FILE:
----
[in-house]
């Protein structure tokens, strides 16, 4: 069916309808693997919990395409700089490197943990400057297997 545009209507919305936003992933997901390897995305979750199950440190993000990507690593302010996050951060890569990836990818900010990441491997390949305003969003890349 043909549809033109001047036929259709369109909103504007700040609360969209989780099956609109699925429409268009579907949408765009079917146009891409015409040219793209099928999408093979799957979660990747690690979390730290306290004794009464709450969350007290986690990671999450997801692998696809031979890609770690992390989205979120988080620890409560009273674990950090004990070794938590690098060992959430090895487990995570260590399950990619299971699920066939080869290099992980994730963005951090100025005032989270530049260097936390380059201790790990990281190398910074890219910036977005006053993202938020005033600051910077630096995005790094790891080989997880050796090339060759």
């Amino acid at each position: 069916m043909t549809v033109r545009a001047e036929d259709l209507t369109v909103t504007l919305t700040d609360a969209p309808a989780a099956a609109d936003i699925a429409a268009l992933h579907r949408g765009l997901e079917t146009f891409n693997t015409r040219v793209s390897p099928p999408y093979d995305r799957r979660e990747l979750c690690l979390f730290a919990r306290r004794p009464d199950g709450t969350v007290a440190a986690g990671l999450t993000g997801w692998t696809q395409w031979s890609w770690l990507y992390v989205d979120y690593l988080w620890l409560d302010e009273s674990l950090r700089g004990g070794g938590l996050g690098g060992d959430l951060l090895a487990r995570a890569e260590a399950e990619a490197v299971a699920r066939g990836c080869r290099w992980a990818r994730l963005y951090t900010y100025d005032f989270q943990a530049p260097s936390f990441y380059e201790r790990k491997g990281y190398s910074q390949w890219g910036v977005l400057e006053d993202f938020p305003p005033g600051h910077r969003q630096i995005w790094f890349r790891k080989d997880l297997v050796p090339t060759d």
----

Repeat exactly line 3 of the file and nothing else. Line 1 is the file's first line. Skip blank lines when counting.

């Amino acid at each position: 069916m043909t549809v033109r545009a001047e036929d259709l209507t369109v909103t504007l919305t700040d609360a969209p309808a989780a099956a609109d936003i699925a429409a268009l992933h579907r949408g765009l997901e079917t146009f891409n693997t015409r040219v793209s390897p099928p999408y093979d995305r799957r979660e990747l979750c690690l979390f730290a919990r306290r004794p009464d199950g709450t969350v007290a440190a986690g990671l999450t993000g997801w692998t696809q395409w031979s890609w770690l990507y992390v989205d979120y690593l988080w620890l409560d302010e009273s674990l950090r700089g004990g070794g938590l996050g690098g060992d959430l951060l090895a487990r995570a890569e260590a399950e990619a490197v299971a699920r066939g990836c080869r290099w992980a990818r994730l963005y951090t900010y100025d005032f989270q943990a530049p260097s936390f990441y380059e201790r790990k491997g990281y190398s910074q390949w890219g910036v977005l400057e006053d993202f938020p305003p005033g600051h910077r969003q630096i995005w790094f890349r790891k080989d997880l297997v050796p090339t060759d």